Saturday, June 12, 2010

Food critic who changed British habits dies

LONDON - Egon Ronay, the food critic credited with transforming eating habits in Britain with his ground-breaking restaurant guides, died Saturday aged 94, a close friend said.

The Hungarian emigree published his first guide in 1957 and over the next few decades became a British institution, dubbed the "godfather of gastronomy" by The Times newspaper, as well as one of the world's most famous reviewers.

His criticisms helped raise restaurant standards throughout the 1960s, 1970s and 1980s -- and by transforming people's expectations, they were credited with causing a revolution in British eating habits.

Ronay had been ill for a number of weeks and died early Saturday at his home in Berkshire, southeast England, close friend and broadcaster Nick Ross said. His wife Barbara and daughters Edina and Esther were by his side.

"Right up until his death, even young chefs regarded him as the monarch," said Ross, who said he had known the critic for about 15 or 20 years.

"He was a tiny man but had no airs and graces about him and yet he was almost fawned upon by restaurateurs right up until his last illness."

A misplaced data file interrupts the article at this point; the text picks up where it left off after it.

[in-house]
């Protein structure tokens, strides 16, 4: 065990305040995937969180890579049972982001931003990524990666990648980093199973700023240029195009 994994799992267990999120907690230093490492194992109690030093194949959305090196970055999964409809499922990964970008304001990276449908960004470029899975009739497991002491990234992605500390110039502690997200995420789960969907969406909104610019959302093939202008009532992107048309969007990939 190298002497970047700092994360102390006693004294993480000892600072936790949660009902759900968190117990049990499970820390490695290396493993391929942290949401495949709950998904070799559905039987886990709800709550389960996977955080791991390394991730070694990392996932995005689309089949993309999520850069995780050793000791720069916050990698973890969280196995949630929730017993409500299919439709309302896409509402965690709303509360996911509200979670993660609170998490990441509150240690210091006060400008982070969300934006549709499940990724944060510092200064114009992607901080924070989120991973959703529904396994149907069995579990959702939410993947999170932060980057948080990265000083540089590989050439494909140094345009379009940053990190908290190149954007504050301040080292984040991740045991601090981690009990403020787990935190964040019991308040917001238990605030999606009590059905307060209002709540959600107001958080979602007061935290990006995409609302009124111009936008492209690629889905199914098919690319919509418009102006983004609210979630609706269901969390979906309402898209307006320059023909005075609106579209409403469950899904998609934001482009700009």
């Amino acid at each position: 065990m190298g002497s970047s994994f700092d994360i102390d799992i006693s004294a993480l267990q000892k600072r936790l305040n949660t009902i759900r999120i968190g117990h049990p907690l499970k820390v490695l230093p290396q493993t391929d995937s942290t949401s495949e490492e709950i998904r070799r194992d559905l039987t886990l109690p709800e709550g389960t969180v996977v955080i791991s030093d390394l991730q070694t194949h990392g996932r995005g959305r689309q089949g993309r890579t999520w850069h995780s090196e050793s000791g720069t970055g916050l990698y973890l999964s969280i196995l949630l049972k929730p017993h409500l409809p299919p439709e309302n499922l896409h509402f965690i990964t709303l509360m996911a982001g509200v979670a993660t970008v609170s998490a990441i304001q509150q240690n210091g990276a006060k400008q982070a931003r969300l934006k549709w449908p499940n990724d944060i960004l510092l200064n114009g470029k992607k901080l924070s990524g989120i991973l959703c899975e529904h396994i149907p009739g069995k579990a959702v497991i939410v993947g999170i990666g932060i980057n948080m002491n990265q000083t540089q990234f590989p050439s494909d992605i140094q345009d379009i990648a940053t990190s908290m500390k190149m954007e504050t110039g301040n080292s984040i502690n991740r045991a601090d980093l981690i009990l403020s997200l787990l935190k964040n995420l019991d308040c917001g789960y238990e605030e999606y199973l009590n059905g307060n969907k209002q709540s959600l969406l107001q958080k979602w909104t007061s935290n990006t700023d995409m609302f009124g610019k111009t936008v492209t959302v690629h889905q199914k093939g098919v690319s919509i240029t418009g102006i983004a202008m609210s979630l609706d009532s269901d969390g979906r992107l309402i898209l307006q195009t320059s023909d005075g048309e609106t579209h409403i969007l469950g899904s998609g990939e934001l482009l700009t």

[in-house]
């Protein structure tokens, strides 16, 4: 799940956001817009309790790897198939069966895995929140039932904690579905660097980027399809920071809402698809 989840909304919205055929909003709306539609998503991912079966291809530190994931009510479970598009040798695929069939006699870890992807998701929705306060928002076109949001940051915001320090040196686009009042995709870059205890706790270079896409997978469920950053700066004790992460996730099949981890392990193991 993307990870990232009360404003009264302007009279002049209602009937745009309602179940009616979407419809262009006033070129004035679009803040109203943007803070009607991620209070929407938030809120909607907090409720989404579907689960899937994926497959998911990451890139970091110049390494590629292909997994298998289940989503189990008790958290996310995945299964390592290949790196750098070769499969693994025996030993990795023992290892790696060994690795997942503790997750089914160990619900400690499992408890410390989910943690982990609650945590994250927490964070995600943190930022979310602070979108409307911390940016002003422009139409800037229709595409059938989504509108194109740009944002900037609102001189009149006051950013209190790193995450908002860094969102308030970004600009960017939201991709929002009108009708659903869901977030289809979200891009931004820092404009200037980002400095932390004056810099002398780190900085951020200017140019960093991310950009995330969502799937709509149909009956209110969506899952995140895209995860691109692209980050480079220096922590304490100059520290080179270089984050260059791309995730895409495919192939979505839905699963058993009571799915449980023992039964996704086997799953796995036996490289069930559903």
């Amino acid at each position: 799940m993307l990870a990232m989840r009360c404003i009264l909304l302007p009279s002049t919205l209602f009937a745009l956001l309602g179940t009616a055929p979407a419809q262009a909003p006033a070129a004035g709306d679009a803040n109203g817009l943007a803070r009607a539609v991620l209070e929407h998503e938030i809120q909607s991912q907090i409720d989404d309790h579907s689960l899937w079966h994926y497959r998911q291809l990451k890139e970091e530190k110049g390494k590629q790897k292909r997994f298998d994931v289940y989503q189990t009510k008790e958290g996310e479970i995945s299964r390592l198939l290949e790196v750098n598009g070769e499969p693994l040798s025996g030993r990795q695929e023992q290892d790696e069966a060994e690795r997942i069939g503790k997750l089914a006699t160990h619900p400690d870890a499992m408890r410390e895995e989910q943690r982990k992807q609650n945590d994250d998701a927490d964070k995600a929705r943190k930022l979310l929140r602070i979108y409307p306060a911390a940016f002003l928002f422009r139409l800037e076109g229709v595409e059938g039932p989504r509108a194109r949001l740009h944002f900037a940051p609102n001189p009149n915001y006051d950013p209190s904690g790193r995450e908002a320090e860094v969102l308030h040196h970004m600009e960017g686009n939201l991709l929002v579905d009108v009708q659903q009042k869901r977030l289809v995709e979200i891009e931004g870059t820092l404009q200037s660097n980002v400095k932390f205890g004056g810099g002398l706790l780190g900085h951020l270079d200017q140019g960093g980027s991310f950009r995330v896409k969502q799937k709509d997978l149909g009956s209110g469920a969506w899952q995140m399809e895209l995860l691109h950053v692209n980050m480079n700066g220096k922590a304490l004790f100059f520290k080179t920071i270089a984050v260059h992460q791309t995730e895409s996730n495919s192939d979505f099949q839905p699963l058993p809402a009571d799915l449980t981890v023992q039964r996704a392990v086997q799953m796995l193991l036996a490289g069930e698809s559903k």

Ronay was the son of a prominent restauranteur in Budapest but the business collapsed in World War II and he fled communist Hungary for London, arriving here penniless in 1946. He never saw his father again and his mother only once.

Using his family connections, he found work managing restaurants and finally set up his own place in the upmarket London district of Knightsbridge.

Amid despair over the state of catering in post-war Britain -- in one interview he recalled the memory of a communal teaspoon attached to string in the tea-room of a London station -- he began his mission to change its ways.

Ronay was never afraid of holding back his views and enraged the French several years ago by suggesting that British "gastropubs" were now at least equal or even better than the finest French bistros.

"Obviously, French bistros and their staff could learn a very great deal from our gastropubs... your bill will be much smaller (and) the portions can be huge," he wrote in the foreword to his 2006 guide.

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